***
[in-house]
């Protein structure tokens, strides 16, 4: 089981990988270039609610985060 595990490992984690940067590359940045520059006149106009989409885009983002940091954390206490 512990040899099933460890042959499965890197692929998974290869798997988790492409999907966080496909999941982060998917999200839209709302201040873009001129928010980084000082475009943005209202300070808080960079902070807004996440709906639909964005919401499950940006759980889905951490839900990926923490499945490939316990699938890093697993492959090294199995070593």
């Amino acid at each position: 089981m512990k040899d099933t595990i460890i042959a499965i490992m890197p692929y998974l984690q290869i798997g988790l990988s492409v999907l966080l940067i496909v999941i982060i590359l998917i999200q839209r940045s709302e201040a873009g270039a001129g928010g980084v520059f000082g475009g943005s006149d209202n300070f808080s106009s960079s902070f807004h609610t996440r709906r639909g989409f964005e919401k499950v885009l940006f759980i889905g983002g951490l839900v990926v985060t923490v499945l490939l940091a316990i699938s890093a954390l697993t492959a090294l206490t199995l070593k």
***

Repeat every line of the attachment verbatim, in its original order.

[in-house]
């Protein structure tokens, strides 16, 4: 089981990988270039609610985060 595990490992984690940067590359940045520059006149106009989409885009983002940091954390206490 512990040899099933460890042959499965890197692929998974290869798997988790492409999907966080496909999941982060998917999200839209709302201040873009001129928010980084000082475009943005209202300070808080960079902070807004996440709906639909964005919401499950940006759980889905951490839900990926923490499945490939316990699938890093697993492959090294199995070593």
């Amino acid at each position: 089981m512990k040899d099933t595990i460890i042959a499965i490992m890197p692929y998974l984690q290869i798997g988790l990988s492409v999907l966080l940067i496909v999941i982060i590359l998917i999200q839209r940045s709302e201040a873009g270039a001129g928010g980084v520059f000082g475009g943005s006149d209202n300070f808080s106009s960079s902070f807004h609610t996440r709906r639909g989409f964005e919401k499950v885009l940006f759980i889905g983002g951490l839900v990926v985060t923490v499945l490939l940091a316990i699938s890093a954390l697993t492959a090294l206490t199995l070593k």